Controversial coast development finally given go-ahead
BUNGUNDARRA developers Colin and Monica Roebuck are finally smoking the peace pipe with Livingstone Shire Council.
Mr Roebuck made another visit to council chambers on Tuesday in a bid to reach a compromise on conditions imposed on the couple's controversial subdivision application, which was approved by Livingstone in September.
As was previously reported, the Roebuck's battle to jump through council hoops so that they could develop a six-lot subdivision on Bungundarra Road, started more than three years ago.
While they got the green light from the council in September, the Roebuck's approved development application was subject to to-be-determined conditions.
And it was on those conditions - mainly to do with an environmental covenant and related vegetation clearing - the Roebucks sought compromise.
On Tuesday they got it, effectively ending the long-running saga.
Sitting in the public gallery, Mr Roebuck was clearly relieved when councillors decided in the couple's favour.
As fate would have it, council officers, who'd been at loggerheads with the Roebucks throughout the entire process, were credited for their behind-the-scenes work that aided compromise.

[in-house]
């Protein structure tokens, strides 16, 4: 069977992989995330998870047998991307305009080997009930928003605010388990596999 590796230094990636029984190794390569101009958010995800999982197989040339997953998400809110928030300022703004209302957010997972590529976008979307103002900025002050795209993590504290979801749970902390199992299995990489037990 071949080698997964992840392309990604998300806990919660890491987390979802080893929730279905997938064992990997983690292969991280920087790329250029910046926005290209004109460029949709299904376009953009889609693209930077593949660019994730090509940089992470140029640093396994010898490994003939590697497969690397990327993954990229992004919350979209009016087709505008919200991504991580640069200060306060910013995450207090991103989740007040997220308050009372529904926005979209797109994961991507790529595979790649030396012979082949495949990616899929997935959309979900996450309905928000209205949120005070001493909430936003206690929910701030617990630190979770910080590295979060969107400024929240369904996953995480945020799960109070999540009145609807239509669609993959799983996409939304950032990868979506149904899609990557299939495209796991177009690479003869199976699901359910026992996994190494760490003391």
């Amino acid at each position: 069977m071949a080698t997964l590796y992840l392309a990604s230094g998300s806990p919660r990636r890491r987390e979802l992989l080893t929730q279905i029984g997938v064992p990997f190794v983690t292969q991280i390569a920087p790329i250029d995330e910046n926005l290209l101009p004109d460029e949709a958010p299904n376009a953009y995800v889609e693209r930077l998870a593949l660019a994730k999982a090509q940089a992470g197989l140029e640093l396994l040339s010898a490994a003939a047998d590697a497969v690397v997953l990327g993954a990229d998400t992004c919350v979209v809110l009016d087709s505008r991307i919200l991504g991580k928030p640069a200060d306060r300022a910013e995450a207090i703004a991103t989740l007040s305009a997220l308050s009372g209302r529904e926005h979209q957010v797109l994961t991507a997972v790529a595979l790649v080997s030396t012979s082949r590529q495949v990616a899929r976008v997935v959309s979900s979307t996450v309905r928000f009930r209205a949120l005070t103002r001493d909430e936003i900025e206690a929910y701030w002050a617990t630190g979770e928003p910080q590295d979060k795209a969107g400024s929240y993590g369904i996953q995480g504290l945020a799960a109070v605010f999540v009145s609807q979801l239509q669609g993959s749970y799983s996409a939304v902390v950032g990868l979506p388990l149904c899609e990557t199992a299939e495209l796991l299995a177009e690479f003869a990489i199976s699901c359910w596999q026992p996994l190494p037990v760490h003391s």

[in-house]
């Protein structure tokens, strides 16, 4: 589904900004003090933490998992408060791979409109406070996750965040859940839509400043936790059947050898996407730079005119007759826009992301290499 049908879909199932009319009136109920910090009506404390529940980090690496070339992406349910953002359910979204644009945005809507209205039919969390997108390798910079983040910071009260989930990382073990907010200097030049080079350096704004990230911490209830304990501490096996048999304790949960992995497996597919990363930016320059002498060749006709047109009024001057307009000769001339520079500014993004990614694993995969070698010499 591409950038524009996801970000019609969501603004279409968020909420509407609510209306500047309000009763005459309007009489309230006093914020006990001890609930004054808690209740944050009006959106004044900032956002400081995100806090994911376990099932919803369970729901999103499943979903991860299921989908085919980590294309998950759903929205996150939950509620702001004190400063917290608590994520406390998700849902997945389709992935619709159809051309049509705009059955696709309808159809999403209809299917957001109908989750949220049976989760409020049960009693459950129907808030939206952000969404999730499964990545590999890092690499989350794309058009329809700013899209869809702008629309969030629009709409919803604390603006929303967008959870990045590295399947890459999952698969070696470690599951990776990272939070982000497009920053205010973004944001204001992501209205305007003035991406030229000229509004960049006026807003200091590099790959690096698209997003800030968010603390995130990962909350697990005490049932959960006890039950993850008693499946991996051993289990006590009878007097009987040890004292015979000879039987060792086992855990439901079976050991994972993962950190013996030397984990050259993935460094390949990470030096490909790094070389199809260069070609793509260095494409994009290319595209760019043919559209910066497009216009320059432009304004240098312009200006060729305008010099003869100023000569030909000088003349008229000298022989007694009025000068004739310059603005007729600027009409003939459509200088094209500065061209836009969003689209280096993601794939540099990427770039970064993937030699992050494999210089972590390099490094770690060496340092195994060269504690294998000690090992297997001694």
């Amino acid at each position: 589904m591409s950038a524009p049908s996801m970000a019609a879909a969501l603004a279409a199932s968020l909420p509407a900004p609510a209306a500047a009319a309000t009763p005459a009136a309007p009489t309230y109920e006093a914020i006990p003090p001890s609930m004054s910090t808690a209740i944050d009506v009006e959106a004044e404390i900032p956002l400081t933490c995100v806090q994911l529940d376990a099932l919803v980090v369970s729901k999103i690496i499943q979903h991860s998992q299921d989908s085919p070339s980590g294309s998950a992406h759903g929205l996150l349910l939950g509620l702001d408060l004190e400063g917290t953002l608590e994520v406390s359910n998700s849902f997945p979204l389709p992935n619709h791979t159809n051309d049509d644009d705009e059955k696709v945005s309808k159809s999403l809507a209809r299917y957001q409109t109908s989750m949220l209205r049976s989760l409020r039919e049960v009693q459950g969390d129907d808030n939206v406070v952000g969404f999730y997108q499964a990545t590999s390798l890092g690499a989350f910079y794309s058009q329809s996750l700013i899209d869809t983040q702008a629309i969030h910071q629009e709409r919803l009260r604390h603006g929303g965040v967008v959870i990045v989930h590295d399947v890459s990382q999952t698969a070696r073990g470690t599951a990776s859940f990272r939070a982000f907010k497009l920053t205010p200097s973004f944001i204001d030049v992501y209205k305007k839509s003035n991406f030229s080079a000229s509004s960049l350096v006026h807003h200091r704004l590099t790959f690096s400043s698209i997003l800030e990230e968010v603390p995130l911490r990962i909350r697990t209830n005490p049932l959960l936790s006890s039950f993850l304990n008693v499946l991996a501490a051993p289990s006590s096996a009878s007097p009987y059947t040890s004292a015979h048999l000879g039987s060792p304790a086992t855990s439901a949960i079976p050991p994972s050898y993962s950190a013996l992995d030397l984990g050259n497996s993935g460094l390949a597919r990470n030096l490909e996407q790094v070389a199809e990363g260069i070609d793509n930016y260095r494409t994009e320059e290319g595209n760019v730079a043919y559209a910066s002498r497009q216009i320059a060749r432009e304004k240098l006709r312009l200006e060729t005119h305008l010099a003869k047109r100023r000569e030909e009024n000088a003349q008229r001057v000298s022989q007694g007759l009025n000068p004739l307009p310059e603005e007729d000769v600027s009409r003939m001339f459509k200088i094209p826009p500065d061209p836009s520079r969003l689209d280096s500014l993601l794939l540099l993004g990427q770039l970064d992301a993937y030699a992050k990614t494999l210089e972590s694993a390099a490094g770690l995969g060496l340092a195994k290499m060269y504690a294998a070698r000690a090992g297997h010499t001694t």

In a further twist on Tuesday, all councillors remained at the table while this matter was discussed and voted on, with the exception of Mayor Bill Ludwig who declared a potential conflict of interest as he had personally used the same surveying company as the Roebucks.
This may have initially confused some of the onlookers in the public gallery as the last time the matter was tabled in October, five councillors (Pat Eastwood, Tom Wyatt, Adam Belot, Glenda Mather and Cr Ludwig) withdrew their involvement citing possible conflicts.
Crs Eastwood, Wyatt, Belot and Mather were being investigated over their handling of the process but it was Cr Belot who revealed towards the end of Tuesday's discussions that all had been cleared of any wrongdoing.
"(There was) an assumption that we had a conflict of interest and yet we're still here," Cr Belot told the meeting.
"I believe we do need to be more transparent and accountable to the public, so that they are aware of the circumstances (that) led us to that original (perceived) conflict.
"In fact, we don't have a conflict.
"I've had members of the public asking me - 'why did you have to leave (the previous meeting), what went on?'"
As Cr Belot tried to elaborate on the circumstances he was stopped by acting mayor Nigel Hutton who said: "While I understand your desire to have on the public record your opinion and basis for your previous decision, make sure you're speaking to today's motion.
"There's plenty of opportunity with our friends from the media to, in other forms, provide that same information to the public, but now is the time to speak to this motion."
Cr Belot responded: "We owe it to the public to be transparent and accountable to them, and I'm happy to do that at a later stage."
After the meeting, Mr Roebuck said he was happy with the outcome.